(FOX NEWS) -- There’s no such thing as too much time spent outside, socializing with friends and family – at least according to Air Force veteran Matt Butler, who was inspired to create his award-winning lawn game, Rollors, in an effort to bring people together.
“Everyone is so attached to electronics, people don’t even socialize or verbalize much anymore. I wanted to create a way to get people to have fun together.”
The thought behind the now-popular lawn game was born during his 20+ years spent in the service, where he flew onboard the JSTARS aircraft, and accruing over 1,400 hours flying as a senior air battle manager.
The retired Air Force officer Lieutenant Colonel joined the military straight out of college in 1998 through the ROTC program. Throughout his career and 10 deployments supporting overseas contingency operations, he traveled all over Europe and the Middle East and picked up popular pastimes such as bocce ball, horseshoes, lawn bowling and rolle bolle.
“I played a lot of bocce ball in Italy, and rolle bolle in Belgium, and then horseshoes and lawn bowling,” the Minnesota-native shared. “But there were a lot of little things that I didn’t like about certain games.”
“An example,” he continued, “is the scoring in bocce ball. People would pull out dollar bills to measure who got closest.”
Then during downtime between deployments in Iraq and Afghanistan, Butler hatched an idea to eliminate the headaches of certain games and maximize potential fun, thus creating Rollors.
“The concept came to me while I was overseas, but I didn’t build a prototype until I was home. I built it in my garage,” he said.
To play, Butler explains that you throw disks that are “like big hockey pucks” toward a wooden triangle goal marker. Players then tally the score of whoever’s disc comes closest to the goal.
“It’s just an easy, leisurely outdoor game.”
The roll-out of Rollors was slow, though, he tells Fox News, with him only showing his friends and family his creation. The response was so overwhelmingly positive, that he decided to try it at a church craft fair, where he said he was shocked by the reaction.
“I was there with just a sheet over a table and my Rollors game. I did not have any branding or packaging. I just had a brown box that I had found,” he said. “But someone came up and asked if they could try it outside.”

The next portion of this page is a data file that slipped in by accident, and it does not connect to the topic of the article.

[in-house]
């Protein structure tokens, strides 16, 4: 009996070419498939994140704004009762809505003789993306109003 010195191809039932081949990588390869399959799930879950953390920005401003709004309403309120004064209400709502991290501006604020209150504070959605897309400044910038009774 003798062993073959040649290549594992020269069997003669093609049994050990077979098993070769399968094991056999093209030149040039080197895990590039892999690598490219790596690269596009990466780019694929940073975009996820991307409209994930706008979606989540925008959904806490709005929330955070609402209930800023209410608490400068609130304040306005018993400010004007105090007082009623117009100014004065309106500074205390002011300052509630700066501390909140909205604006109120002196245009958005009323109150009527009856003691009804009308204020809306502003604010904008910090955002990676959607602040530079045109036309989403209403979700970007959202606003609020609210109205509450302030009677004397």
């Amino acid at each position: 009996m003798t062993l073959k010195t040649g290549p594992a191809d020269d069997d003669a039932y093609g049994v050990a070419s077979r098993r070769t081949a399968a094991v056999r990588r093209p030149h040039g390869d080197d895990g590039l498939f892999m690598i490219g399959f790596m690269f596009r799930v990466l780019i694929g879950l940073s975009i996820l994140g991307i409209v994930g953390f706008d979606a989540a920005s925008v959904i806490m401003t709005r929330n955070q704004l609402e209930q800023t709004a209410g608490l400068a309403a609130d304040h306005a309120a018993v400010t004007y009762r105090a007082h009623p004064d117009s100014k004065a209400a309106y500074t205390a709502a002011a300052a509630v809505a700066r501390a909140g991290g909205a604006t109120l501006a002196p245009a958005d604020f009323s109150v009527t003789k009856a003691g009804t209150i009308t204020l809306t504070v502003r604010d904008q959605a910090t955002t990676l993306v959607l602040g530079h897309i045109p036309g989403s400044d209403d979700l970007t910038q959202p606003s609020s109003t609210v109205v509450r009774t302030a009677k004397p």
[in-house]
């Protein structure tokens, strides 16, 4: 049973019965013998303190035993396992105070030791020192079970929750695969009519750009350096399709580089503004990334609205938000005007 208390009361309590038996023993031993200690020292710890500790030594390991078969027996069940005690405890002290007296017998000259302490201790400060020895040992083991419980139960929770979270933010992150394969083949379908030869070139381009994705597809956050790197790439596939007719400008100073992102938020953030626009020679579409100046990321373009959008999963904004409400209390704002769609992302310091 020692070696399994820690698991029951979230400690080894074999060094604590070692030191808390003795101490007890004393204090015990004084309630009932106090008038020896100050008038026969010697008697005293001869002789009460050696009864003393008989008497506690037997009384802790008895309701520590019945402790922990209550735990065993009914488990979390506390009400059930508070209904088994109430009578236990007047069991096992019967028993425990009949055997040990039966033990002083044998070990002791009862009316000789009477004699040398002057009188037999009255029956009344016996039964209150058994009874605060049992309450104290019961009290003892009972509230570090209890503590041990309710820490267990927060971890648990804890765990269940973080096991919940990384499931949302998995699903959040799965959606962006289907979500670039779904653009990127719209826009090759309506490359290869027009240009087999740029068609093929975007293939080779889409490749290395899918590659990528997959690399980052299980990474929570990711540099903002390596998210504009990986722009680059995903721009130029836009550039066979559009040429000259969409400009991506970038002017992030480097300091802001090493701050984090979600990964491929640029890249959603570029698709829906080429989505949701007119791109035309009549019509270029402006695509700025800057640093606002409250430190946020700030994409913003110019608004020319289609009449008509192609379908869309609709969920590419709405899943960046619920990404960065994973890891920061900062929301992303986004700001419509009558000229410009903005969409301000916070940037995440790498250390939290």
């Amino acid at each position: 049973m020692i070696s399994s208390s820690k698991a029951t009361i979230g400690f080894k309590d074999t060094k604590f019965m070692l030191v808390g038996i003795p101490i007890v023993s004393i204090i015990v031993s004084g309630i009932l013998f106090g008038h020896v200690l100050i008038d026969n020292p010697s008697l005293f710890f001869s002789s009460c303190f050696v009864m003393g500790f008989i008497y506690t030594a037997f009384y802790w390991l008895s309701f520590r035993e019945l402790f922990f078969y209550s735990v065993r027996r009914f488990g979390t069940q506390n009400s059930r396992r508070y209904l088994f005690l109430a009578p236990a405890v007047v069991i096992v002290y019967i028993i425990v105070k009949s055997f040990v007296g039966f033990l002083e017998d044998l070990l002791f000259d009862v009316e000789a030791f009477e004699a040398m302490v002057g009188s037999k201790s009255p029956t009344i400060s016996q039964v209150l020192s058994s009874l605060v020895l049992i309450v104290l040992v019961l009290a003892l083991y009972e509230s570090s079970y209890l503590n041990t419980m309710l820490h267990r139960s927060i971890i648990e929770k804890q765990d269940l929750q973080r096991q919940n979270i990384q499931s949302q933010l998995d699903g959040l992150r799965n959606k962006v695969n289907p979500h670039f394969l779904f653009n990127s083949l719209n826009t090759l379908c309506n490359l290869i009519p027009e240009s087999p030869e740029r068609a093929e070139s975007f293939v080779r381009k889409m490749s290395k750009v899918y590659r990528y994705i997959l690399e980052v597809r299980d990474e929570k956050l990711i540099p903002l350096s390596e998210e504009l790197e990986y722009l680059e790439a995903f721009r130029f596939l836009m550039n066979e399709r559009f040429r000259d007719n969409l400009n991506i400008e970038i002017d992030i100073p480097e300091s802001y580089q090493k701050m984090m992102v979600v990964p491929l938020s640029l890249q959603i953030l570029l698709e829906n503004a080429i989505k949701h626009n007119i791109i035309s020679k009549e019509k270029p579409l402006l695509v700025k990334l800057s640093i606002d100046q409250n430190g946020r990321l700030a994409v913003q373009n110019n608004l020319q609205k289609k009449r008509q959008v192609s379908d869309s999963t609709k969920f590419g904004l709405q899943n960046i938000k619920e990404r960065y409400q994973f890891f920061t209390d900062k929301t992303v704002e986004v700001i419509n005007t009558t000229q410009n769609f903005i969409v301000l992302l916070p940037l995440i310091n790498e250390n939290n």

“And then when people came, the first thing they saw were people outside playing this game,” he continued. “That day we sold out. I only had about 50 units and they were all gone. People started coming to me with custom orders.”
Now, as the game was grown – with people even starting leagues – Butler sees it as a “tool for interaction.”
“[The game] is easy. It’s portable. But more importantly, it’s a tool to get people together to have fun.”
And though growth for the company, which officially started in 2010, is on the horizon, with Butler sharing that they recently started adding expansion packs that include different colors so more teams can join in, he credits his military training with keeping him grounded and not trying to move the business too fast.
“One of the things I learned in the military is being risk-averse and planning things out. We don’t just jump into things without planning,” he said.
Regardless of the challenges he has faced – in both his career and with his new business venture – Butler is happy to be learning and growing and able to give back to his military family.
“We’ve had the opportunity to work with Homes for Veterans, among other military programs,” Butler said, noting that he sends each vet a full version of Rollors.
“It’s about coming together.”
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